Blackhawks unload Hossa’s contract in trade with Coyotes
CHICAGO (AP) — The Chicago Blackhawks traded Marian Hossa and Vinnie Hinostroza to the Arizona Coyotes on Thursday, parting with a promising young forward in order to clear out a troublesome contract.
The Blackhawks also sent defenseman Jordan Oesterle and a third-round pick in the 2019 draft to the Coyotes for forwards Marcus Kruger, MacKenzie Entwistle and Jordan Maletta, defenseman Andrew Campbell and a fifth-round pick in next year’s draft.
Kruger broke into the NHL with Chicago and spent his first seven seasons with the Blackhawks before he was traded to Vegas last July. The expansion Golden Knights then flipped him to Carolina for a fifth-round pick, and he struggled in his only season with the Hurricanes before he was dealt to Arizona in May.
The 39-year-old Hossa did not play last season because of severe side effects from medication to treat a progressive skin disorder. He isn’t expected to play again, but he is signed through the 2020-21 season at a $5.275 million cap hit.
Hossa agreed to a $63.3 million, 12-year deal with Chicago in 2009, and the winger played a crucial role in the Blackhawks going from a promising young team to a run of three Stanley Cup titles in six seasons. But Chicago missed the playoffs last season for the first time in a decade, and the additional cap space created by the trade could pave the way for some pricey help via trade, perhaps for the Blackhawks’ beleaguered defensive pairings.
“Marian’s long-term contributions to the club will never be forgotten,” the team said in a statement. “His performance as a player was always appreciated, but it is his special qualities as a teammate, a leader and a person, that will more than anything leave its mark on all of us who have come to love and respect the very humble way he goes about everything he does.”
The trade gets Hossa’s contract off Chicago’s books, but it comes at a cost. Hinostroza, a 24-year-old Chicago native, set career highs with seven goals and 18 assists in 50 games last season.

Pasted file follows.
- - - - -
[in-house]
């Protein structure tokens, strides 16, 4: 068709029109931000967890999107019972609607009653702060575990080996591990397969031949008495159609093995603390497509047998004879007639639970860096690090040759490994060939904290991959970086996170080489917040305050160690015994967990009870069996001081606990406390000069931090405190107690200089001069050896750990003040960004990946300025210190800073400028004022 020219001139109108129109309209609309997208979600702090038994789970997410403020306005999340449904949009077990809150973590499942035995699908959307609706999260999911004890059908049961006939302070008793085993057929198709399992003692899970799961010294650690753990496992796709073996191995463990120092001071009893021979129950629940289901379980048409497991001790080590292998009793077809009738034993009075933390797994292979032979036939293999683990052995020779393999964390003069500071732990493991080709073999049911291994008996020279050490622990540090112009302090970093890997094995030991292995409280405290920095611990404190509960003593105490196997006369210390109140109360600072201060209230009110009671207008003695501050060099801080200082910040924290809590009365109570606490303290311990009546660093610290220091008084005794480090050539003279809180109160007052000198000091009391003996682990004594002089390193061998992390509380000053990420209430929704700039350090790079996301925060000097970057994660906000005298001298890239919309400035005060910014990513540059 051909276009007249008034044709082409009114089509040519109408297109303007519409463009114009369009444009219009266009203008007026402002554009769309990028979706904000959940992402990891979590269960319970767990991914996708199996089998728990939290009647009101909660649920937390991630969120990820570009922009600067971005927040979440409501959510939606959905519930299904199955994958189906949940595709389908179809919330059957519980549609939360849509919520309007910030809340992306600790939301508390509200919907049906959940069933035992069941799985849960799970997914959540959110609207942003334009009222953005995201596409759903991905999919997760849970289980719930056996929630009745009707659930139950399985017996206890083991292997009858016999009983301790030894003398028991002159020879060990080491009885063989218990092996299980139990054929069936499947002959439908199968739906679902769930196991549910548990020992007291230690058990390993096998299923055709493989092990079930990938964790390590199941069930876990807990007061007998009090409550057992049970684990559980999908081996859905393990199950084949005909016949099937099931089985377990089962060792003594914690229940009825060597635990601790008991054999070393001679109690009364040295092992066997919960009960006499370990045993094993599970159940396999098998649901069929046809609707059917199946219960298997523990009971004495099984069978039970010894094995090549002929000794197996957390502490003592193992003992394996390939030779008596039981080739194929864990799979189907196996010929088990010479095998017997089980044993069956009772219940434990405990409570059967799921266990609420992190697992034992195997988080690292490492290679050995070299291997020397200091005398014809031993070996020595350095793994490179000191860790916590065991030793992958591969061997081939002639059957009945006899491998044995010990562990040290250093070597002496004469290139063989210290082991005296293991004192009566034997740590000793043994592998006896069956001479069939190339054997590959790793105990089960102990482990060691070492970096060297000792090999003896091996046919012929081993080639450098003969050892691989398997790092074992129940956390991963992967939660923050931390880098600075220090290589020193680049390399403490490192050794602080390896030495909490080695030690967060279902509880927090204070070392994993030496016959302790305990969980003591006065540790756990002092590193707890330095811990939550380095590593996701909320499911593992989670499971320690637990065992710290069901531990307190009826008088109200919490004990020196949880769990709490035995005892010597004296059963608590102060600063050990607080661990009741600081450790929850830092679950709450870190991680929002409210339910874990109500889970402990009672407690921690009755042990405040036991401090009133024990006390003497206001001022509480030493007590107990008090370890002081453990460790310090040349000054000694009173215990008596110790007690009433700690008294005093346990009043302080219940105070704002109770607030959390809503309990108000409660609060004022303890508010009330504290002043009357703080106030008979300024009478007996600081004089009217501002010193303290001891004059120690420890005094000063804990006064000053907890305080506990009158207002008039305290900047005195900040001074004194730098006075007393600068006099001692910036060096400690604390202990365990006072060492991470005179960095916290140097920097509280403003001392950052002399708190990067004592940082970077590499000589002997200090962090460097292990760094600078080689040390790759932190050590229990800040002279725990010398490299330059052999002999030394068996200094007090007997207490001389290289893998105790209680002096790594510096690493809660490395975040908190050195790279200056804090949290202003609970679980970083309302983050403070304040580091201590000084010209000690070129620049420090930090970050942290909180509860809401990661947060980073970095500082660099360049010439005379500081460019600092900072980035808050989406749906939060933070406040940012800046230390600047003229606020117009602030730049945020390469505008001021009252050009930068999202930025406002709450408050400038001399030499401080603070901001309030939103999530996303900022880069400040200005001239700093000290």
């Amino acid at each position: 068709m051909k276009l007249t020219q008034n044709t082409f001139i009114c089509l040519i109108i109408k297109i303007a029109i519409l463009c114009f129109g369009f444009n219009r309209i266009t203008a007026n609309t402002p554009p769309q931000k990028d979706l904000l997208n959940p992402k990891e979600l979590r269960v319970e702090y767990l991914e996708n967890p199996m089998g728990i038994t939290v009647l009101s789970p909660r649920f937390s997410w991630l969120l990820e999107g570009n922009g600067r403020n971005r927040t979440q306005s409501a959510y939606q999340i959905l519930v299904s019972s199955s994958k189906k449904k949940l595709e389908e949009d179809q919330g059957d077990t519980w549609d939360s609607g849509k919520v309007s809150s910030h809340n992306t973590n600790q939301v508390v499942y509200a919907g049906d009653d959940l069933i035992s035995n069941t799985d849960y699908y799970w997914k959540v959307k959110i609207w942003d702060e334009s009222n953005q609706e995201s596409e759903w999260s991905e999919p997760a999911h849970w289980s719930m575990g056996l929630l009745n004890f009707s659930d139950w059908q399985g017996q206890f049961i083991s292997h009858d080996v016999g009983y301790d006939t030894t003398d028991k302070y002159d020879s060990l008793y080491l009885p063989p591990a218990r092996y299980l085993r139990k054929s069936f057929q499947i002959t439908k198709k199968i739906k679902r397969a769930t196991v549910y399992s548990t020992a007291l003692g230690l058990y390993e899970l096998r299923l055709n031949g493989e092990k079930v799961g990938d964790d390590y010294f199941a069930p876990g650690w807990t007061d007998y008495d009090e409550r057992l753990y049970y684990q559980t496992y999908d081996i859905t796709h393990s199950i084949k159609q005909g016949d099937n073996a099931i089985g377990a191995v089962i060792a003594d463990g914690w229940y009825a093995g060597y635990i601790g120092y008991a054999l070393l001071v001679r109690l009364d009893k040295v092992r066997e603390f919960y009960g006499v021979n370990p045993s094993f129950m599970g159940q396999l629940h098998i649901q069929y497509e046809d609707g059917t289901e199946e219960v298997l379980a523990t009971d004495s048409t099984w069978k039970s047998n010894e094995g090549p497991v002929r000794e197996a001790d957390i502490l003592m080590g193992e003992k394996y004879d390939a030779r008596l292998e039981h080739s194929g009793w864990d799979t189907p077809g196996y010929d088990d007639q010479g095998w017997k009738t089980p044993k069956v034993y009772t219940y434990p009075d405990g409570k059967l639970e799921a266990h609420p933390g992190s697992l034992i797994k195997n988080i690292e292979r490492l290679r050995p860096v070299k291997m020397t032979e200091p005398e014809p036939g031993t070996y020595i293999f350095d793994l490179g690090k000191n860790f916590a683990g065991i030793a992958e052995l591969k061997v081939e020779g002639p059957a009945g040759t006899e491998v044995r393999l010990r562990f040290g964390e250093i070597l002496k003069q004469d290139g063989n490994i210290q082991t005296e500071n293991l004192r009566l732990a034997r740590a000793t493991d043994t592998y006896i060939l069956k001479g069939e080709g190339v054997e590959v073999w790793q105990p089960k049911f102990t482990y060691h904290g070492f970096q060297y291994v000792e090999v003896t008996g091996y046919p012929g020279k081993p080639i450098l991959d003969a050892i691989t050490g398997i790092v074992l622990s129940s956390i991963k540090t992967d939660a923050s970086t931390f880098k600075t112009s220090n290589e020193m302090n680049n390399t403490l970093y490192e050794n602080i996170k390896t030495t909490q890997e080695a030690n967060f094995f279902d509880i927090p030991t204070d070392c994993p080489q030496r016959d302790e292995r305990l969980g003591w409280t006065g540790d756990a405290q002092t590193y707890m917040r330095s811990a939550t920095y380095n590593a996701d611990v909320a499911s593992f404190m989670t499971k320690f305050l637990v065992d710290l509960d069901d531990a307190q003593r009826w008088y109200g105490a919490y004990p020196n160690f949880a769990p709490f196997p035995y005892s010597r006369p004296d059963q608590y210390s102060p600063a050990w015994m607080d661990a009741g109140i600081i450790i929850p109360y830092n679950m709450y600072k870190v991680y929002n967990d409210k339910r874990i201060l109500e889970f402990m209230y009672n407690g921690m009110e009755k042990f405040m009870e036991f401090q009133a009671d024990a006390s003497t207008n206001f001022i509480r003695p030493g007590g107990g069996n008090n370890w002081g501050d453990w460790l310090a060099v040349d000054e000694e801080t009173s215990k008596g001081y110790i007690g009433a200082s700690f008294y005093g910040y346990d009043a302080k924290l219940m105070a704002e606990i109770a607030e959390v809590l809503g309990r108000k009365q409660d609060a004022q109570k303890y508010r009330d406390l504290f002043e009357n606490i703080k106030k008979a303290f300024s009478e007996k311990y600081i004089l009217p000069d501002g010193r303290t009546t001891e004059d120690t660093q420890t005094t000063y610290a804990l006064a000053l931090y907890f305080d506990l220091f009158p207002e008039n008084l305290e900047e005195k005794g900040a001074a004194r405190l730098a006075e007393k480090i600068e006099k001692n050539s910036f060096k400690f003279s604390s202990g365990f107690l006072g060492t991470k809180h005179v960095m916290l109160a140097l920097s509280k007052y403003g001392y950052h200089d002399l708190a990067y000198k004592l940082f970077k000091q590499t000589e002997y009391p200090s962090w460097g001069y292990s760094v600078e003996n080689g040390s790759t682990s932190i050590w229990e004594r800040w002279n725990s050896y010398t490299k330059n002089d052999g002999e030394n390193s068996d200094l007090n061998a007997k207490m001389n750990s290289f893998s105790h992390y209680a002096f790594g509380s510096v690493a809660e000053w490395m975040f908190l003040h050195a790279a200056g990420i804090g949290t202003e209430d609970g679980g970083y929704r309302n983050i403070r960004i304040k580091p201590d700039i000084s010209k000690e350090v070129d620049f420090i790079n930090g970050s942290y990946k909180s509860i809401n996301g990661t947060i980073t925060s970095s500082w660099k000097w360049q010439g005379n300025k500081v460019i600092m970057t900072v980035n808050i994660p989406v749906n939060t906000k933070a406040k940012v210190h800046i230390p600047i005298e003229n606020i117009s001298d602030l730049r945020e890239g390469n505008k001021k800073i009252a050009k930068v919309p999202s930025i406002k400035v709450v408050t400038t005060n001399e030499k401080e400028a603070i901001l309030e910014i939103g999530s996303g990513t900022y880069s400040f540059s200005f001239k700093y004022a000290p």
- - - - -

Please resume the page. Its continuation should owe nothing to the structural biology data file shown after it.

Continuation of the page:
“I think he plays at a super high pace, one of the highest paces in the league,” Coyotes GM John Chayka said during a conference call. “He’s skilled, he’s smart and he reads the play extremely well. He gets out in open ice and he makes a lot of things happen. He’s constantly on the puck, constantly pressuring the puck.”
Hinostroza’s increased production last season came from playing looser and more confidently. Early in his career, he worried a mistake would send him to the bench or even to the minors. Putting those concerns behind him, Hinostroza played more freely last season and his numbers climbed.
“Where I made strides was the mental side of my game,” he said. “I was always worried if I made a mistake, what was going to happen. Last year, I kind of let go of all expectations. I knew I belonged in the league and I knew I could play my game and help the team win.
The 26-year-old Oesterle had five goals and 10 assists in 55 games last season. He played in just 25 games with Edmonton over his first three NHL seasons before making the most of his opportunity with Chicago.
“Jordan is a mobile, puck-moving defenseman who will join our great group on the back end,” Chayka said. “He breaks out pucks very well and will join the rush offensively.”
Arizona and Chicago have been frequent trade partners over the years, and the lowly Coyotes also have shown a willingness to absorb problematic contracts in exchange for prospects and draft picks. They acquired Chris Pronger in a trade with Philadelphia three years ago, and Pronger’s last game was in 2011. They took on Pavel Datsyuk’s cap hit in a trade with Detroit in 2016.
The 28-year-old Kruger, a fifth-round pick by Chicago in 2009, had one goal and 48 assists for Carolina. He finished the season in the minors.
The Blackhawks “know what kind of player I am,” Kruger told reporters on a conference call. “Playing to my strengths and being a guy that they can trust on both ends of the ice. So yeah, I think it’s going to be exciting. We both know each other so it’s not going to be a problem, I think.”
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